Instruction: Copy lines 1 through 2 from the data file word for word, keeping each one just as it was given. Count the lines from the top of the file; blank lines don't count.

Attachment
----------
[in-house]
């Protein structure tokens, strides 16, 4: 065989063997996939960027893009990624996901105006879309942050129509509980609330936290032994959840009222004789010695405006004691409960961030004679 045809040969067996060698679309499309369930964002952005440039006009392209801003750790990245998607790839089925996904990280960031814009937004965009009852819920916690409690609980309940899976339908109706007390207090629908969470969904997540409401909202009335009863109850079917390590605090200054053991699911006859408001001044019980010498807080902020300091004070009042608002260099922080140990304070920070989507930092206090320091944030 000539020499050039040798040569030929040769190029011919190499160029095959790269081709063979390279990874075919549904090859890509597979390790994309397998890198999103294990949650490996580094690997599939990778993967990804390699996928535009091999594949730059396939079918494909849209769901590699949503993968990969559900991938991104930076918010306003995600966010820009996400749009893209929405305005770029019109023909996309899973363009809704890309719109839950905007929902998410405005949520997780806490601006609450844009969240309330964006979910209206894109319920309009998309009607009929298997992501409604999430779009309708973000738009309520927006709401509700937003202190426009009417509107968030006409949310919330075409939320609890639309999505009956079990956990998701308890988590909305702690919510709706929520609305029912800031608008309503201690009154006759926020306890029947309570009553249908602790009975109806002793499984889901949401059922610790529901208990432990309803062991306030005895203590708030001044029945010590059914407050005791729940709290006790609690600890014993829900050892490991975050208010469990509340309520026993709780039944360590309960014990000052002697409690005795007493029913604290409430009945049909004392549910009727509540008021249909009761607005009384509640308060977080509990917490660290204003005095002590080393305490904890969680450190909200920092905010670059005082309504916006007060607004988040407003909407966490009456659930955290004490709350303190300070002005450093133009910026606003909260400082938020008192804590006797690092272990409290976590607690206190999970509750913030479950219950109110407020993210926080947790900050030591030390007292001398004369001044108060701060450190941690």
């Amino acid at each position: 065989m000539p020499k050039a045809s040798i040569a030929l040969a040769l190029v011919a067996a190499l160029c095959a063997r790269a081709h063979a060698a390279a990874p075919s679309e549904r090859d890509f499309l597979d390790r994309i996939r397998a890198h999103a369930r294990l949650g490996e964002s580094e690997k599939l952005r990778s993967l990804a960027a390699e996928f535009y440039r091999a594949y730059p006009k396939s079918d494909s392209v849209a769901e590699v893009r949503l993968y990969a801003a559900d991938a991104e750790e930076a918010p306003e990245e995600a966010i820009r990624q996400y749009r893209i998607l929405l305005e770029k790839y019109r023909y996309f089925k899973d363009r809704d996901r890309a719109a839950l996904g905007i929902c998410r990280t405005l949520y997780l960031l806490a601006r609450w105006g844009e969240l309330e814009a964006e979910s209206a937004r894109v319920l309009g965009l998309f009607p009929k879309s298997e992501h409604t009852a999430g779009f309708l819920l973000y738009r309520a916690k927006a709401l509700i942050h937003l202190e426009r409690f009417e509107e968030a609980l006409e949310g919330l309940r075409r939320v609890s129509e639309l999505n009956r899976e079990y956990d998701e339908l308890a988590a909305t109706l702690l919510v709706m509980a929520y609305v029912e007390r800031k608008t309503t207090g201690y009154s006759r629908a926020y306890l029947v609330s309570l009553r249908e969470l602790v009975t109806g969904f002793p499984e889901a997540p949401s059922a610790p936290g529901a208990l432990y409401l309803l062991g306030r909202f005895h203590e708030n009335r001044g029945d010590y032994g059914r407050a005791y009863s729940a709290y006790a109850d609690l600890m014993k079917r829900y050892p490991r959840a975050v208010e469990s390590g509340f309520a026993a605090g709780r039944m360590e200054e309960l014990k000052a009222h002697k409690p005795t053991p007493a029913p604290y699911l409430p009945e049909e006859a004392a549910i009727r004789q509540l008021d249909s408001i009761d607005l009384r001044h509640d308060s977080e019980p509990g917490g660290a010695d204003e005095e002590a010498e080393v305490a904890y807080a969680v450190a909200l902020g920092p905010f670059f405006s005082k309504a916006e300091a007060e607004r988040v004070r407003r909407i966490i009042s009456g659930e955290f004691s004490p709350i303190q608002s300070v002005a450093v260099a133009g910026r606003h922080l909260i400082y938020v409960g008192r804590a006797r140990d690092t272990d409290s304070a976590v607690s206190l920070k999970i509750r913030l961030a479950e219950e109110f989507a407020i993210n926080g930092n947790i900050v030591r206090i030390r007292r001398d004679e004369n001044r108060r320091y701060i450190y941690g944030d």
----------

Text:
[in-house]
């Protein structure tokens, strides 16, 4: 065989063997996939960027893009990624996901105006879309942050129509509980609330936290032994959840009222004789010695405006004691409960961030004679 045809040969067996060698679309499309369930964002952005440039006009392209801003750790990245998607790839089925996904990280960031814009937004965009009852819920916690409690609980309940899976339908109706007390207090629908969470969904997540409401909202009335009863109850079917390590605090200054053991699911006859408001001044019980010498807080902020300091004070009042608002260099922080140990304070920070989507930092206090320091944030 000539020499050039040798040569030929040769190029011919190499160029095959790269081709063979390279990874075919549904090859890509597979390790994309397998890198999103294990949650490996580094690997599939990778993967990804390699996928535009091999594949730059396939079918494909849209769901590699949503993968990969559900991938991104930076918010306003995600966010820009996400749009893209929405305005770029019109023909996309899973363009809704890309719109839950905007929902998410405005949520997780806490601006609450844009969240309330964006979910209206894109319920309009998309009607009929298997992501409604999430779009309708973000738009309520927006709401509700937003202190426009009417509107968030006409949310919330075409939320609890639309999505009956079990956990998701308890988590909305702690919510709706929520609305029912800031608008309503201690009154006759926020306890029947309570009553249908602790009975109806002793499984889901949401059922610790529901208990432990309803062991306030005895203590708030001044029945010590059914407050005791729940709290006790609690600890014993829900050892490991975050208010469990509340309520026993709780039944360590309960014990000052002697409690005795007493029913604290409430009945049909004392549910009727509540008021249909009761607005009384509640308060977080509990917490660290204003005095002590080393305490904890969680450190909200920092905010670059005082309504916006007060607004988040407003909407966490009456659930955290004490709350303190300070002005450093133009910026606003909260400082938020008192804590006797690092272990409290976590607690206190999970509750913030479950219950109110407020993210926080947790900050030591030390007292001398004369001044108060701060450190941690």